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JavaStl Has New Blog On Chicago Recruiting

How's that for a title that ought to twist you up.

Brad Hogenmiller, affectionately known around the social media world as @JavaStl, has officially started his own social media company and is working on a project for Rehabcare.  Brad's new site is called Spot On Chicago, and it covers recruiting, social media, and occupational therapy in the Chicagoland area

What's cool about this is one - it's another example of a recruiter that is using social media to hire people (and yes, that's his main goal), but it also is a chance for him to dig into a recruiting operation and help transform the way they gather and filter people to hire.

We'll do some interview with him as he goes on - but it's a pretty exciting thing to do, and I wish him all the best.

You can find him at Twitter on and (help him get to a hundred fans and he can claim the name.

Learning About Recruiting In The Late 90's

My first experience with recruiting came in the 1990's. It was my job to wrangle up some friends and get them to come work for a local catering outfit.  $8-10 for them, and I wasn't paid, but it was social networking nonetheless.

My second experience was hiring employees for Abercrombie and Fitch. We'd bring in young folks in college (SLUH primarily), and those on break, and hire them to work because they had a certain look.  There was actually a "look book" that was put out. It was my first experience with sexual harassment.  When a really hot girl came in, all the male managers would interview her.  And then of course there was the jean folding.  They weren't bad guys - they were just young guys, and no one stood up to them.  Truth is - many of the women liked it, which is why they dated the managers.  Still - the hiring was interesting, because the brand was the best at the time.  People worked at Abercrombie because it was cool.  You made minimum wage, and had to buy the clothes, but people worked there because their employment branding was effective.

My third experience with recruiting was as a manager's assistant for a call center.  I was the first level of interviews for an inbound sales team, and my filtering was horrible.  Of course, so was the level of resumes.  The company decided to pull people off the floor and use them to bring in resumes.  They were incented with $10 a resume.  After making thousands with no hires, they moved on.  Turns out they were calling Apple Temp Staffing offices and asking them to fax over resumes.  Easy money.  That was my first experience with how incentive programs are useless if they aren't managed well. The resume scam was like a corporate version of the Sorceror's Apprentice, but the funny thing was it continued for two months after I reported it.  No one I reported to cared - because it wasn't their budget.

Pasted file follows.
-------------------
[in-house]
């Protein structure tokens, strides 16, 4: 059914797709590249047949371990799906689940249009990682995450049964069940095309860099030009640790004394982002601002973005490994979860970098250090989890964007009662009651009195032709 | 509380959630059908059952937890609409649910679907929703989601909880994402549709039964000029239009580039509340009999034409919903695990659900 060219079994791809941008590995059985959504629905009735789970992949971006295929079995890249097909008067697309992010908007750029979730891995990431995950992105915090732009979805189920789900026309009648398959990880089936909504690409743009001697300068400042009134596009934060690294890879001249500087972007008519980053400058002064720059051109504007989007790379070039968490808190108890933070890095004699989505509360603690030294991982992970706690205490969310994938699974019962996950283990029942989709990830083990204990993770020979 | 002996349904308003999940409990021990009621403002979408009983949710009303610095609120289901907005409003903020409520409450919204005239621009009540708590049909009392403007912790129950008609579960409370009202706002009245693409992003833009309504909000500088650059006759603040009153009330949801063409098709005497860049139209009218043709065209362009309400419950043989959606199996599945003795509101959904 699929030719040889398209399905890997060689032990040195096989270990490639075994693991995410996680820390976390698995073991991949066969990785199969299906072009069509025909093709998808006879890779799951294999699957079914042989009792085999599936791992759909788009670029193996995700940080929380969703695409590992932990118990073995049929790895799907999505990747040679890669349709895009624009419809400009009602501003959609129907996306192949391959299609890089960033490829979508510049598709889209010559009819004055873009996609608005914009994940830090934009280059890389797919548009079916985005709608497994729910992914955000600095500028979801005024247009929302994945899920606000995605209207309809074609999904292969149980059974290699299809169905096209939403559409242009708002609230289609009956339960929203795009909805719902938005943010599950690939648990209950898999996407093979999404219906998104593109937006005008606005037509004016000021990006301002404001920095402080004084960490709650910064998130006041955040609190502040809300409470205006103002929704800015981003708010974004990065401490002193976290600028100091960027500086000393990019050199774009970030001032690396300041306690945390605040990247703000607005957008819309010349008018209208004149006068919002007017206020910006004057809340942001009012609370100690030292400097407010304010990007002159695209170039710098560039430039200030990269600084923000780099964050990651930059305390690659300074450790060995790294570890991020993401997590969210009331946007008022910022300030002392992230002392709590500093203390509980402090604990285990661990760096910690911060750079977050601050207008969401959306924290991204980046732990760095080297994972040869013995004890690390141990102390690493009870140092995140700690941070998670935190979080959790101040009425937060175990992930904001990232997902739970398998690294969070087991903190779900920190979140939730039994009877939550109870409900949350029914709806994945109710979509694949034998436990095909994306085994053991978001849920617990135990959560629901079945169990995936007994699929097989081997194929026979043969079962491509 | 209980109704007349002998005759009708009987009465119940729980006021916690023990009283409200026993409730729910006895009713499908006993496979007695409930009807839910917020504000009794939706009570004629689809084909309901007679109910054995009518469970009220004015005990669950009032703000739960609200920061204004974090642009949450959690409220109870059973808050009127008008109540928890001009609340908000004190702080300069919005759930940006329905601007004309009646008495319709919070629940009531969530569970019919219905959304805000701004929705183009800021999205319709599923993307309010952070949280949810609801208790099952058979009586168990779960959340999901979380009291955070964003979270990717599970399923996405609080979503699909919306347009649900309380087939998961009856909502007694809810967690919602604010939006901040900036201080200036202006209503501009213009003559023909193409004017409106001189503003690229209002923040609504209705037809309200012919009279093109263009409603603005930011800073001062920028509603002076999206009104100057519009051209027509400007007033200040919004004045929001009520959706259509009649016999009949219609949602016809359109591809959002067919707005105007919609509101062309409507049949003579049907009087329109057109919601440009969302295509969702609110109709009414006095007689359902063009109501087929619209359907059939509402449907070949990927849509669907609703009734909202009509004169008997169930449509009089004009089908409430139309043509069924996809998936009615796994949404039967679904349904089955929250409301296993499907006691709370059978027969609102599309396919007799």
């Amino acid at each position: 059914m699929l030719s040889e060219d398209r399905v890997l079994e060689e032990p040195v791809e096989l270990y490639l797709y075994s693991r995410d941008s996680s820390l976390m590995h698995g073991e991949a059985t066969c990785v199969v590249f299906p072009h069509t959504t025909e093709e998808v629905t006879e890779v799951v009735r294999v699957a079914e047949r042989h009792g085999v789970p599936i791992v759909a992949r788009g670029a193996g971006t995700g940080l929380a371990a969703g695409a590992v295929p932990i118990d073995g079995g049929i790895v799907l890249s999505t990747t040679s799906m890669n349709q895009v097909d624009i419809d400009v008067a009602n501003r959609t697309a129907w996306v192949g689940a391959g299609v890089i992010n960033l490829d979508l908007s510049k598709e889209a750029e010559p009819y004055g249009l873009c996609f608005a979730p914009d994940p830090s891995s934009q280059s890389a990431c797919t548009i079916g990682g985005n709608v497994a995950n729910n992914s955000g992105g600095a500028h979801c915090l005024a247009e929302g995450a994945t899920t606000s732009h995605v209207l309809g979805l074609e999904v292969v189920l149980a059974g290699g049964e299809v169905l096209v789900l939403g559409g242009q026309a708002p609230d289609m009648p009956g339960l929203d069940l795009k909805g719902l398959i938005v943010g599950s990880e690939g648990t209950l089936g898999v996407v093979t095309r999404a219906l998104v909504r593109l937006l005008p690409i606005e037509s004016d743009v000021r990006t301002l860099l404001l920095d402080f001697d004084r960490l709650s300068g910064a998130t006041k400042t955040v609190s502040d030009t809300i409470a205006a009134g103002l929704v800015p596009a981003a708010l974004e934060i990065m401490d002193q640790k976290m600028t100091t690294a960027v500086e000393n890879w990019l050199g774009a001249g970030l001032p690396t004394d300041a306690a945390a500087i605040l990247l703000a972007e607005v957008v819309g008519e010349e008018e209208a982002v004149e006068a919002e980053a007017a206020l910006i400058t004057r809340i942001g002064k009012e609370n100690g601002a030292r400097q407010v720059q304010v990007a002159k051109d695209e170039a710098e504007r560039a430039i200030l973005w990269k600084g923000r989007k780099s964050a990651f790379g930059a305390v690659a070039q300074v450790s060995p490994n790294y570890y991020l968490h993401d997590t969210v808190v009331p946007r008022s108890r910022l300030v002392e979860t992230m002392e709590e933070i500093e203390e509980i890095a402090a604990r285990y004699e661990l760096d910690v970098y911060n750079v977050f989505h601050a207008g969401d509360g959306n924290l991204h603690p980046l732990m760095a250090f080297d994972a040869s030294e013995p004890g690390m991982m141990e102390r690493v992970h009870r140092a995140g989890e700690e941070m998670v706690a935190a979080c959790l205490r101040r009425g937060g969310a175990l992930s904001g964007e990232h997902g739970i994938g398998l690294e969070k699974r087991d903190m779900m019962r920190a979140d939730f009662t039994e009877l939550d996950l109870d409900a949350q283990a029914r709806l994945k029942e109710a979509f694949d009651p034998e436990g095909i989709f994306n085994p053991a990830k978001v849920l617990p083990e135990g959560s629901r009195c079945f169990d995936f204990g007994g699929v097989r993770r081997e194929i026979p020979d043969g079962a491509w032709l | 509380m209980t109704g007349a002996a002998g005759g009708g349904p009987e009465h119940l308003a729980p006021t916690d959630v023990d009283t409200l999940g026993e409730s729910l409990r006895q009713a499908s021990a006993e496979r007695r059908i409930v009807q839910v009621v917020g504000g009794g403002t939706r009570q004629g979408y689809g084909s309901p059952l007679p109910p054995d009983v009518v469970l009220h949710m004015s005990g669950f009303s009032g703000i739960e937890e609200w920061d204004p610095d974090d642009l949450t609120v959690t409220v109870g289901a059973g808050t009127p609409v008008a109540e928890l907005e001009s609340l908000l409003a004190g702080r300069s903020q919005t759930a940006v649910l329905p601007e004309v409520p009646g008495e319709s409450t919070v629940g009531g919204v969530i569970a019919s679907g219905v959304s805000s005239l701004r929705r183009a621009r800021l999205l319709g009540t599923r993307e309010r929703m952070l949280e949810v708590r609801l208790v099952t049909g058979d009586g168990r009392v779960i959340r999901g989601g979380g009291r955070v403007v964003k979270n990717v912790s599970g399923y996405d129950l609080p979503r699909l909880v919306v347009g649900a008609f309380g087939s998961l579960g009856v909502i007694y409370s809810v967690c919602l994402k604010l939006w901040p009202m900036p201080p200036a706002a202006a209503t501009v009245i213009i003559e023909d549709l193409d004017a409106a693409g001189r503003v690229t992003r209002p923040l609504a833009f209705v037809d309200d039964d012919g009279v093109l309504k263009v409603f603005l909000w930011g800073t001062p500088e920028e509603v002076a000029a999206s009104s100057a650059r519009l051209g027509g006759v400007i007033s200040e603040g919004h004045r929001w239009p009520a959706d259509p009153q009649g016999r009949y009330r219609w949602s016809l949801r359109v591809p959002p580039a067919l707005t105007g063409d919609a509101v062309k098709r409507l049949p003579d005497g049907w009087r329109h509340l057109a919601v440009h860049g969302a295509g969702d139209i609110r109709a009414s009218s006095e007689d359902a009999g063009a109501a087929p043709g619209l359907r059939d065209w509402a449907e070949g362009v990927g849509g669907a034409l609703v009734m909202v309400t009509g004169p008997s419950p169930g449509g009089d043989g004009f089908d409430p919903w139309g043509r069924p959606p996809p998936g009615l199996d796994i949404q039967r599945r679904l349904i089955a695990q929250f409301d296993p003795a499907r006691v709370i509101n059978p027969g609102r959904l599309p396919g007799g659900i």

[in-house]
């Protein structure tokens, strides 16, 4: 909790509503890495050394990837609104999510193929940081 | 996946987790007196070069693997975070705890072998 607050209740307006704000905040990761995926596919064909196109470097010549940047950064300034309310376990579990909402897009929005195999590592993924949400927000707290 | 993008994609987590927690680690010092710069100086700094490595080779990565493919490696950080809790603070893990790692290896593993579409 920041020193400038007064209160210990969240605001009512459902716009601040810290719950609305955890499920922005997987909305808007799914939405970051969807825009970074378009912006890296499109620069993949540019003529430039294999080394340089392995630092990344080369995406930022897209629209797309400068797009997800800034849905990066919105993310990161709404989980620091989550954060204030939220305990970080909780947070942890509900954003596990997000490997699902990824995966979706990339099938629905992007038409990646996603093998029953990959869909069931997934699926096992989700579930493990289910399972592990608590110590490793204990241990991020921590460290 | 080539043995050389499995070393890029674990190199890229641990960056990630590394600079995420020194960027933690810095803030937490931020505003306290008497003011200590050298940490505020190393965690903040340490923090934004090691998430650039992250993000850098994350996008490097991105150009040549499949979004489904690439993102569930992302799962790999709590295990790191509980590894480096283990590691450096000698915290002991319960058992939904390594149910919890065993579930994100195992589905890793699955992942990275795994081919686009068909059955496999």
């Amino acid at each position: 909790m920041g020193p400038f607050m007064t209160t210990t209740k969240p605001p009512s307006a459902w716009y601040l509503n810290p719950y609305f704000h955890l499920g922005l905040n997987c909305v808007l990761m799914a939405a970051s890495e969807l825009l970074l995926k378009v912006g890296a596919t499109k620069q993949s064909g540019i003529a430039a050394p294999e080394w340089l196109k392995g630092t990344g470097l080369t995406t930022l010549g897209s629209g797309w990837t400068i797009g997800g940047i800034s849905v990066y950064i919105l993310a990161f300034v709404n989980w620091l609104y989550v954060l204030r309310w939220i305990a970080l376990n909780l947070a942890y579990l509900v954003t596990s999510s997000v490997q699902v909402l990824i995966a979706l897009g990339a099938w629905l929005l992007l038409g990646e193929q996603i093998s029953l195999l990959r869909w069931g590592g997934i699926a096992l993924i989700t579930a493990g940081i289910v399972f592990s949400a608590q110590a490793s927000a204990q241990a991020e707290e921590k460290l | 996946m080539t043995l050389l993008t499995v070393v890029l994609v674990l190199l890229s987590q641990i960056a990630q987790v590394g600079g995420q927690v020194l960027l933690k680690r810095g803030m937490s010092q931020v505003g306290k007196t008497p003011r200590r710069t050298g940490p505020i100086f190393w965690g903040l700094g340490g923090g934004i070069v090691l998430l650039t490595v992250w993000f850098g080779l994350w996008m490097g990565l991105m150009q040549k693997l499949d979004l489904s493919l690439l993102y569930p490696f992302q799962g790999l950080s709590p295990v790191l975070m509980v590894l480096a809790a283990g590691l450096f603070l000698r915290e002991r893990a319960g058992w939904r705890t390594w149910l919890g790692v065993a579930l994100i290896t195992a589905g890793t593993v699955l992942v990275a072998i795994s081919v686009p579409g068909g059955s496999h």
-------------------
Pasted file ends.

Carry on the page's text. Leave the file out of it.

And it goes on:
And that was my first lesson in office politics.

What makes all of this interesting, at least to me, is how these practices are commonplace.  Small businesses still look for friends and family to staff.  Retail hiring is all about the brand and the look.  And high-turnover jobs will always be subject to internal scams as managers seek to alleviate the hiring problem with a "system."

Understanding how this works is the first step to being a better recruiter, or manager.

Back In The Old Days

The first staffing firm I worked in was a satellite office in Los Angeles.  We had a Monster and a Dice account, but our primary files was a stack of resumes about 6 feet tall that came from a pair of files in the corner.  We would take the files, call people, and "update their resume," while putting them into the computer.

Good times.  And as I progressed in the organization, I would always start my recruiters out on those paper files - learning to pick up the phone, dial, ask questions, and enter information into the recruiter.  Those that did well in that first week excelled. Those who struggled with just that simple task, never got it and quickly moved on.

Today we have the fancy applicant tracking systems that are supposed to solve all our problems, but I still maintain that working with paper files the first week or two is the key to good training, both for the phone and for entering data into the computer.

Yes, I do a lot of training and talking abotu social media, but the secrets of my recruiting success has always been more phone calls than google searches or board resumes.  And while I use social media to prospect these days, I use the phone to close the deal.